Specialists from the Canadian Space Agency and NASA discovered a hole during a routine inspection of the Canadarm2 manipulator. The hand performs station maintenance, moves cargo and even astronauts. She is also responsible for “space fishing” – captures ships and delivers them to the station.
The check showed that the hole originated from small space debris that cannot be tracked. It could be particles of stones or dust, paint fragments from satellites, or something else. The researchers note that they could not avoid the collision – they cannot track objects the size of a soccer ball or smaller.
“Despite the blow, the analysis results show that the manipulator’s performance has not been affected. Damage is limited to a small area of the arm of the manipulator and a thermal blanket, ”- noted in the message NASA.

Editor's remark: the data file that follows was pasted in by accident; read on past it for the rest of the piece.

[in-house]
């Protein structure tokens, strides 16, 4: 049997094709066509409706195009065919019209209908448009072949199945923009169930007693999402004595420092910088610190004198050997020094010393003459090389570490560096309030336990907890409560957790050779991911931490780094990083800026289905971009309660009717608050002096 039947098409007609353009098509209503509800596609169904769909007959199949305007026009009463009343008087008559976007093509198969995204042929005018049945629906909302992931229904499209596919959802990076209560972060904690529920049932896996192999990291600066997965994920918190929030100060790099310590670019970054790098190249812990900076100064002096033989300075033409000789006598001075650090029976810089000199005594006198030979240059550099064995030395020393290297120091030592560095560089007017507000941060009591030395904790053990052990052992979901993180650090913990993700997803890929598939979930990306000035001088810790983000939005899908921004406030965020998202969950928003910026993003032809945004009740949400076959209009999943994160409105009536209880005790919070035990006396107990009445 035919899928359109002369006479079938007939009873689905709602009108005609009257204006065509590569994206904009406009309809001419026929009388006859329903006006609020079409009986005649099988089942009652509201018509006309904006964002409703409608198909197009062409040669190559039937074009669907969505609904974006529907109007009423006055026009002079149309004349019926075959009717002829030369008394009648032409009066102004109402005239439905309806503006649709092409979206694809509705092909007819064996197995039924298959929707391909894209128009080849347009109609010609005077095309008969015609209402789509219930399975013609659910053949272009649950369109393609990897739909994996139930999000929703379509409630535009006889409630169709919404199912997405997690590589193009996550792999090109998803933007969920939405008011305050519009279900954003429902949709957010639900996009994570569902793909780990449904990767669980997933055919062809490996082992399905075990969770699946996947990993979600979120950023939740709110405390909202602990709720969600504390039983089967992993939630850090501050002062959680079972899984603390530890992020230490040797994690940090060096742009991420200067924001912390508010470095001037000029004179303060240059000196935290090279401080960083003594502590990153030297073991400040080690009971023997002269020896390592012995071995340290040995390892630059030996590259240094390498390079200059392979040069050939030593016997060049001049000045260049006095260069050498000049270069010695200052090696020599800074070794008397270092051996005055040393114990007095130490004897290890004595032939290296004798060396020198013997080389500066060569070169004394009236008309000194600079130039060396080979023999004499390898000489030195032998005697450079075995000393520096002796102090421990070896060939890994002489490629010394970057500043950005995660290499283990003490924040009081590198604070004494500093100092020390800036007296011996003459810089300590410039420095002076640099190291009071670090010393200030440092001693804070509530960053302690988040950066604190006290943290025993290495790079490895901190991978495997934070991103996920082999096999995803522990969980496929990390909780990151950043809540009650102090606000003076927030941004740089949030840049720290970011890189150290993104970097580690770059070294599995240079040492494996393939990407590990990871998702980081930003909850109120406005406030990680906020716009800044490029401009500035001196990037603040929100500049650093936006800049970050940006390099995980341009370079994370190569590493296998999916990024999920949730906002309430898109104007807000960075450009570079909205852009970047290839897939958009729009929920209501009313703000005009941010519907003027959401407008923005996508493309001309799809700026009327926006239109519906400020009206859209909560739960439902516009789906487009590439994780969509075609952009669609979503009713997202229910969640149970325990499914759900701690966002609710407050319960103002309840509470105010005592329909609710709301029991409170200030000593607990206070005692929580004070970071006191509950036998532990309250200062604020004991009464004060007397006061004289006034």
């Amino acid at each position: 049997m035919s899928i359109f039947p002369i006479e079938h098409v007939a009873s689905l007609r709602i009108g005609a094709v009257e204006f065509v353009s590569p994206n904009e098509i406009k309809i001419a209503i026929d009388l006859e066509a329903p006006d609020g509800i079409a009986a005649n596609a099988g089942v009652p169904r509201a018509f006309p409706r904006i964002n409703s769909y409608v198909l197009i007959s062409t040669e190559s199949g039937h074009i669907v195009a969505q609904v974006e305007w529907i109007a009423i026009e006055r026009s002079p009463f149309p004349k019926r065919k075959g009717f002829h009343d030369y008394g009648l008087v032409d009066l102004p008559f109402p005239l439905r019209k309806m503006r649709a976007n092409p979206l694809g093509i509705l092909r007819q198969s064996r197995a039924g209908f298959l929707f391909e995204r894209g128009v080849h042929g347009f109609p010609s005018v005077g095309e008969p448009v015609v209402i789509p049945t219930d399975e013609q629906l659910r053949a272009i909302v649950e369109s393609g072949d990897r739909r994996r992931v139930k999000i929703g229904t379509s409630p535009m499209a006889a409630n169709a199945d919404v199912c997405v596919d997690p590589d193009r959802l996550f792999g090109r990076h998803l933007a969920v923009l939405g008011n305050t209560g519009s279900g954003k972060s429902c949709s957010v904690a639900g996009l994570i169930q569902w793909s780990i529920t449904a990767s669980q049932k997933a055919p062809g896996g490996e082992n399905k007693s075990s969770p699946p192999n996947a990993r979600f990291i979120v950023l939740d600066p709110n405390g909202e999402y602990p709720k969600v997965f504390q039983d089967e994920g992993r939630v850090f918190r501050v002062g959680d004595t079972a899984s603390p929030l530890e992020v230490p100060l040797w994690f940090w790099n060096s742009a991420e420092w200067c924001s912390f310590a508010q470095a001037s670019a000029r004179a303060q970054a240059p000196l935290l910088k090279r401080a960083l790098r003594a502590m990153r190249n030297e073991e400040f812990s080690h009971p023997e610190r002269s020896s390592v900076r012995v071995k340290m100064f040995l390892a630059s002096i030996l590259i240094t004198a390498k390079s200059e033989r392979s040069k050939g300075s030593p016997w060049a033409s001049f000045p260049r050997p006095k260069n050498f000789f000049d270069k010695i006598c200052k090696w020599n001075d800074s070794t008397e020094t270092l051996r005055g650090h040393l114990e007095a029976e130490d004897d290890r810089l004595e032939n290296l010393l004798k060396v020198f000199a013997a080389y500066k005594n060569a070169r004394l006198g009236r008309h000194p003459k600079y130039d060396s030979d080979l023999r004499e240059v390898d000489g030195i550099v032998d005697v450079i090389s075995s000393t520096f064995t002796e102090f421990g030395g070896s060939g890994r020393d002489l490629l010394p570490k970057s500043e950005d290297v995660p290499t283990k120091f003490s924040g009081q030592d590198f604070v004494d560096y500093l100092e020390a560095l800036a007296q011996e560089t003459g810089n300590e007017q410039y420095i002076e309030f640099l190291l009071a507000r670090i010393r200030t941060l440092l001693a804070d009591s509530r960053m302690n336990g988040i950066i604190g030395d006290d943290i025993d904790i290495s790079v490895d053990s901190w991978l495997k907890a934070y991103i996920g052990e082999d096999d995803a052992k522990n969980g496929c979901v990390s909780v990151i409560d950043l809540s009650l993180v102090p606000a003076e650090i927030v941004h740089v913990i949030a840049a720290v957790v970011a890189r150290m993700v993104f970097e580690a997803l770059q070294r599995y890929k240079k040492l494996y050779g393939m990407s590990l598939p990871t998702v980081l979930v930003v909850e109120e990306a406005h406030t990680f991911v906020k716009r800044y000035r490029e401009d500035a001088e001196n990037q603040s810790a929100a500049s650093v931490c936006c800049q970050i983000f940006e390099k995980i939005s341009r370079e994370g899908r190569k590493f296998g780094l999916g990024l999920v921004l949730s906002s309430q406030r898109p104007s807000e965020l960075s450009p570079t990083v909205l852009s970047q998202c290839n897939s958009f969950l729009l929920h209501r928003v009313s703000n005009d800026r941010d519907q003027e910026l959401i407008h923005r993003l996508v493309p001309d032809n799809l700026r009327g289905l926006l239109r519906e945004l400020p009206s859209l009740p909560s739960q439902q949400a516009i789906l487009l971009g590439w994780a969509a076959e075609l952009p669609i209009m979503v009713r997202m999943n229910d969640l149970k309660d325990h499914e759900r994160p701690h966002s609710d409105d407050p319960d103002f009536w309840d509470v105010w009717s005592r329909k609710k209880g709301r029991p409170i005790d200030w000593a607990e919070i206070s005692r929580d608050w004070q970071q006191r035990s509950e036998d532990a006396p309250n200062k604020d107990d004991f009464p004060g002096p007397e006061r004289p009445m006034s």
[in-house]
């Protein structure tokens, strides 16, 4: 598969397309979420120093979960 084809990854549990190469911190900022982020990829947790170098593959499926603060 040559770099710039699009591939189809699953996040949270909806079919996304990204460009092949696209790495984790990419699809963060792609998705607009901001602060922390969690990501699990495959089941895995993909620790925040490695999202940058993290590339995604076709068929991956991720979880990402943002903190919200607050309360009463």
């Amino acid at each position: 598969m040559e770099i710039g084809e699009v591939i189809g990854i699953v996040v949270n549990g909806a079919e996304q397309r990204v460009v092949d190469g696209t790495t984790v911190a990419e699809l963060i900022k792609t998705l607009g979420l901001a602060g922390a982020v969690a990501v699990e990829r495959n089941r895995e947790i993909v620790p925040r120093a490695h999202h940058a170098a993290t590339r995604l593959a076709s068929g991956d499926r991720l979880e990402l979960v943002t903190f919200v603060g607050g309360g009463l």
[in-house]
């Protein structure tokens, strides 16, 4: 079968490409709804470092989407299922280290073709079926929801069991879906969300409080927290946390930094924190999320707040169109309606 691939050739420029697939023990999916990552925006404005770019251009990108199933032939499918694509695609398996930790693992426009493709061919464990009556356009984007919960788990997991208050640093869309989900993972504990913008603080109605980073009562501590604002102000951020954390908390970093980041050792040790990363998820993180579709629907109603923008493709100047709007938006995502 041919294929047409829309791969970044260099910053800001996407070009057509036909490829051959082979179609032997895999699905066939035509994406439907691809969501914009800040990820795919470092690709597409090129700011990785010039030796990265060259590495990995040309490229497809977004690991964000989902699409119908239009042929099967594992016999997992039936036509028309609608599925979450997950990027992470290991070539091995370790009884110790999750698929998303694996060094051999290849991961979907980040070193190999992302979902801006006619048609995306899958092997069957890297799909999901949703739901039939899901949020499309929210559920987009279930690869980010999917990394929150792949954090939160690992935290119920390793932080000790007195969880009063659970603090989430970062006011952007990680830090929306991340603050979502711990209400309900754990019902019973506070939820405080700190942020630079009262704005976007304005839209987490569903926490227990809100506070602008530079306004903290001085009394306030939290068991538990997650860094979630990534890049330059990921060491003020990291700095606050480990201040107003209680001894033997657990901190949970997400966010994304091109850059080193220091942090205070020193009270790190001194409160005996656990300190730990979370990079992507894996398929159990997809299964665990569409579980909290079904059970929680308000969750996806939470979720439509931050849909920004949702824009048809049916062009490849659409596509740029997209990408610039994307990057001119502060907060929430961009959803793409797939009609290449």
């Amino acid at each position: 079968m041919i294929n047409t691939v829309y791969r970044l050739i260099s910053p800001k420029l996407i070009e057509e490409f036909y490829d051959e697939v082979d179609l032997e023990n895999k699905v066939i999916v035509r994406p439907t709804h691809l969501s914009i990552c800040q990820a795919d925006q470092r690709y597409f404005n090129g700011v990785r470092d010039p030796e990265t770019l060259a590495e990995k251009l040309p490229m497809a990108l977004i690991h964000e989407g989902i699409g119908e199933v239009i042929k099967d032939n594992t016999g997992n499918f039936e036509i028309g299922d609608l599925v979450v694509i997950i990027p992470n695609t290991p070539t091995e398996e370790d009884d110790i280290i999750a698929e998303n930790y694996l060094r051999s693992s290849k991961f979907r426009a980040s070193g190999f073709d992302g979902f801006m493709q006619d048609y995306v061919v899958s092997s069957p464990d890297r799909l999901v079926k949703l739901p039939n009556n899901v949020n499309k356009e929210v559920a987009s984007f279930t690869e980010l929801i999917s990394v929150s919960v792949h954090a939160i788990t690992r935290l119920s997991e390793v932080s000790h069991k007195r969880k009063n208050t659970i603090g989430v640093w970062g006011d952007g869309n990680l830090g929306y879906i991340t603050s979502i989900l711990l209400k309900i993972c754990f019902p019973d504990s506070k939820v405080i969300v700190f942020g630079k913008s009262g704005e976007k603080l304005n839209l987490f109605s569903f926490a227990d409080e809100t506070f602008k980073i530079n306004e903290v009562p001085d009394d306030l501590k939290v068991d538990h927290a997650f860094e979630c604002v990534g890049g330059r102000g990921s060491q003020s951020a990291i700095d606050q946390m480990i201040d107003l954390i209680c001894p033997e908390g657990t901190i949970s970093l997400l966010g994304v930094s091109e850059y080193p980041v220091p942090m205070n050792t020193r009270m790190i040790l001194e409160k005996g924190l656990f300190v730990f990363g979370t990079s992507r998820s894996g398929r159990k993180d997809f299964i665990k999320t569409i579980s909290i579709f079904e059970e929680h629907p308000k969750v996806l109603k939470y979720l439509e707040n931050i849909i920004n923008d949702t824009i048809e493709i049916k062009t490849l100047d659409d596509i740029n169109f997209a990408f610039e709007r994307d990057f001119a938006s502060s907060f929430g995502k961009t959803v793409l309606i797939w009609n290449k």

The robotic arm continued to perform its planned operations. The researchers added that it does not need repairs yet.
NASA noted that the problem of space debris has existed for a long time and will become more and more urgent as humanity sends more spacecraft into orbit. According to the US Space Surveillance Network, there are now about 200,000 small objects in space that can threaten satellites and other devices.
A study presented last month at the European Space Debris Conference says space debris is underestimated and will grow 50-fold by 2100.